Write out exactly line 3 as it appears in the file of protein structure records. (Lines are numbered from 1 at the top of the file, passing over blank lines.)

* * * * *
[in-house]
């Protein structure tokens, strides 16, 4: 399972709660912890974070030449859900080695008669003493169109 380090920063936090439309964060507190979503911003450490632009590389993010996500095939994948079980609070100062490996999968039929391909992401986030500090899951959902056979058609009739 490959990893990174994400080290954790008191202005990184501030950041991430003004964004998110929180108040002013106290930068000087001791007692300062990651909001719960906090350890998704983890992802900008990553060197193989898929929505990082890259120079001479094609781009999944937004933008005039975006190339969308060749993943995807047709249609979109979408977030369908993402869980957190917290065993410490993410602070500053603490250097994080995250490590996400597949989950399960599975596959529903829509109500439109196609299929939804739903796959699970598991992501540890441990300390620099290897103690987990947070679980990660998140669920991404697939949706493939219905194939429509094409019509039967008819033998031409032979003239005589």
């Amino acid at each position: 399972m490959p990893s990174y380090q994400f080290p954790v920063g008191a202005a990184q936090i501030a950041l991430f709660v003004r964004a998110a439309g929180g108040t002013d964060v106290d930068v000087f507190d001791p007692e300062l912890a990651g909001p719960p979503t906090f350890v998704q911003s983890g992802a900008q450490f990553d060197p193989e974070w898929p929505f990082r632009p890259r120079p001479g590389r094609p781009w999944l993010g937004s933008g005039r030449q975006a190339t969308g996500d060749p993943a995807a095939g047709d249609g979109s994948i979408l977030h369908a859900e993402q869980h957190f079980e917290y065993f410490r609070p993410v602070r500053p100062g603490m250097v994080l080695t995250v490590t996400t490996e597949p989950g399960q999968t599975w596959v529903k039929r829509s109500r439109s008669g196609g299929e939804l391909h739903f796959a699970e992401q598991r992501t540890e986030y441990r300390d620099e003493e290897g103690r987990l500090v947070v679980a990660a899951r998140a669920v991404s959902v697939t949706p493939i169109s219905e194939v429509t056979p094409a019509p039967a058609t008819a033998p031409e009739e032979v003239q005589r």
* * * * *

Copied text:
């Amino acid at each position: 399972m490959p990893s990174y380090q994400f080290p954790v920063g008191a202005a990184q936090i501030a950041l991430f709660v003004r964004a998110a439309g929180g108040t002013d964060v106290d930068v000087f507190d001791p007692e300062l912890a990651g909001p719960p979503t906090f350890v998704q911003s983890g992802a900008q450490f990553d060197p193989e974070w898929p929505f990082r632009p890259r120079p001479g590389r094609p781009w999944l993010g937004s933008g005039r030449q975006a190339t969308g996500d060749p993943a995807a095939g047709d249609g979109s994948i979408l977030h369908a859900e993402q869980h957190f079980e917290y065993f410490r609070p993410v602070r500053p100062g603490m250097v994080l080695t995250v490590t996400t490996e597949p989950g399960q999968t599975w596959v529903k039929r829509s109500r439109s008669g196609g299929e939804l391909h739903f796959a699970e992401q598991r992501t540890e986030y441990r300390d620099e003493e290897g103690r987990l500090v947070v679980a990660a899951r998140a669920v991404s959902v697939t949706p493939i169109s219905e194939v429509t056979p094409a019509p039967a058609t008819a033998p031409e009739e032979v003239q005589r």